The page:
Nuclear chemistry has a significant impact on the medical field, especially in relation to radiation. Various techniques are employed to introduce radiation into the human body, including X-ray imaging and radiation therapy. These aspects are prominently highlighted in nuclear medicine.
Nuclear chemistry in nuclear medicine uses radioactive isotopes as biological tracers and for dilution purposes. The impact of radiation on organisms can vary based on the dosage administered, ranging from beneficial to harmful effects. As the dosage increases, so does the impact of radiation on the body, potentially resulting in death.
Radiation is involved in medical imaging, which includes three steps to produce images of specific areas in the human body. These steps can be summarized as follows:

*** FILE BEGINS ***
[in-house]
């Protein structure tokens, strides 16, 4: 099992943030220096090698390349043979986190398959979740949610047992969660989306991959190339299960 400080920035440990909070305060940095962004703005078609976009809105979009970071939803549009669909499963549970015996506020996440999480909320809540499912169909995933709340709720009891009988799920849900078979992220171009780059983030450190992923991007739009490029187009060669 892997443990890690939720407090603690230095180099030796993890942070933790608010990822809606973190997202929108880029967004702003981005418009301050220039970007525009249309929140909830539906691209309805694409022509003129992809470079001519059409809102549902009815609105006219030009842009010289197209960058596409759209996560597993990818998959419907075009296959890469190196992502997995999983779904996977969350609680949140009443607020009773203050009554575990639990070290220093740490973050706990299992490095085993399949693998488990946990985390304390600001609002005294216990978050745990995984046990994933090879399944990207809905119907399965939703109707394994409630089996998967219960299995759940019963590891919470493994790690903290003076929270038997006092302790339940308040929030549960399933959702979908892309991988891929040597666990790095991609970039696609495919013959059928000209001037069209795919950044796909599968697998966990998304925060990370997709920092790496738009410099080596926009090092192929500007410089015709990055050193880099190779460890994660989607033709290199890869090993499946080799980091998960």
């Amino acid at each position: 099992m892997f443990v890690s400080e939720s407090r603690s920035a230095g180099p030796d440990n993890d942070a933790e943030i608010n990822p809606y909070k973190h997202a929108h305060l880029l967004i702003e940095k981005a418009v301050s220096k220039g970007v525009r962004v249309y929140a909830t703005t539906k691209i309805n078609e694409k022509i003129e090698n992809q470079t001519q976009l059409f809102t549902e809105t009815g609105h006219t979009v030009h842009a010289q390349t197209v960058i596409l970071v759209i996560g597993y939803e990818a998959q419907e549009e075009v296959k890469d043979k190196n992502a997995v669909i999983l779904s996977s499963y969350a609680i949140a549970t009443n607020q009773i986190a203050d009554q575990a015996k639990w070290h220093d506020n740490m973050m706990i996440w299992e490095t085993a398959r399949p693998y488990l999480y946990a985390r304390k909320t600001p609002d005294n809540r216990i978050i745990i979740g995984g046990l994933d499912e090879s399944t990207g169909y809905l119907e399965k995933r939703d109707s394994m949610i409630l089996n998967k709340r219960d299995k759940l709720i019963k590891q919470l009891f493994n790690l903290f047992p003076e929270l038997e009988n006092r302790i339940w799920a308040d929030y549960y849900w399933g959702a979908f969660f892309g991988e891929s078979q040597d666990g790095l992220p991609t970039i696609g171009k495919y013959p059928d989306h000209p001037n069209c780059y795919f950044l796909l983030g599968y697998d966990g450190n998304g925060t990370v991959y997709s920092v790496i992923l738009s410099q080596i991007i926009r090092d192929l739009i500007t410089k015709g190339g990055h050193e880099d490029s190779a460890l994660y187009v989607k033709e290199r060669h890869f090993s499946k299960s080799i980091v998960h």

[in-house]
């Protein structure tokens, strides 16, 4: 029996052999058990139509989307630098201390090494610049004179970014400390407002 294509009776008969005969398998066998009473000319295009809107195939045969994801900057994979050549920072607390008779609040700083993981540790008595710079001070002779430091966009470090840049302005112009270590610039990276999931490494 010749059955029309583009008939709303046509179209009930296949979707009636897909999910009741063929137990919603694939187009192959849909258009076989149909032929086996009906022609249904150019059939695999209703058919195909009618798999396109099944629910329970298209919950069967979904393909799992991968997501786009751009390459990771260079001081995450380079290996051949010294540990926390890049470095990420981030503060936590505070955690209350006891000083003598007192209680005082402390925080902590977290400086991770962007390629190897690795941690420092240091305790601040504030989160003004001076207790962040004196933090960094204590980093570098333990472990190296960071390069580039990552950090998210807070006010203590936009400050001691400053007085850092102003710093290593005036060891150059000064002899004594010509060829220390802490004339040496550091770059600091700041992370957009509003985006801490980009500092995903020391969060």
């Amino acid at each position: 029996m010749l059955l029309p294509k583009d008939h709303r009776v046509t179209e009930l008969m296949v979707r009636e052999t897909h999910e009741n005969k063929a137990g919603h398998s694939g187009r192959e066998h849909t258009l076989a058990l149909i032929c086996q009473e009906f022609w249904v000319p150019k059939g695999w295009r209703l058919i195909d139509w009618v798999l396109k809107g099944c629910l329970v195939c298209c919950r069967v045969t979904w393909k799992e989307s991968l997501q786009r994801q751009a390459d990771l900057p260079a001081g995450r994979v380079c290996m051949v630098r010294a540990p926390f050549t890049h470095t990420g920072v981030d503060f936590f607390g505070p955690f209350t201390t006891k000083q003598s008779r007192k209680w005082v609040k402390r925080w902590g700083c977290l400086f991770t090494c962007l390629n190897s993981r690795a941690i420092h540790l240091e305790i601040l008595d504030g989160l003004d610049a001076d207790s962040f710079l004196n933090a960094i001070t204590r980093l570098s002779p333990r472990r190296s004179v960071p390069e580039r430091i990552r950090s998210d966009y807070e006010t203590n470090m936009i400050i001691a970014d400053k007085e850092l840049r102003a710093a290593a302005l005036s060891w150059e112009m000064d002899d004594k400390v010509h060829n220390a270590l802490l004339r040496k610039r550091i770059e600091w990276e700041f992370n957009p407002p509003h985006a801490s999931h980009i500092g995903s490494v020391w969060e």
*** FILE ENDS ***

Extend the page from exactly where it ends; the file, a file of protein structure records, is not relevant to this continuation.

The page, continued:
- The application of a radioactive isotope to the various parts of the body needed to construct a radioisotope-based image.
- The detection of the radiation involved in the screening process.
- The use of technological devices such as computers to interpret the information detected by the screening and create the necessary image.
The application necessitates the assimilation of a compound containing the isotope by the target tissue. Technetium-99m, commonly utilized for scans, has a restricted lifespan. Another method called Positron Emission Tomography (PET) is also utilized. In radiation therapy, Boron-11 isotope solution is inserted into the tumor and exposed to neutrons. This process singularly generates particles at the tumor site, annihilating cancer cells.
Radioactive isotopes are utilized as tracers in different applications, such as in the isotope dilution technique where these isotopes are added to compounds for conducting tests. This technique involves injecting an isotopic compound into the body’s circulatory system to ensure an even distribution. Subsequently, a blood sample is collected to measure radioactivity and determine the volume of blood.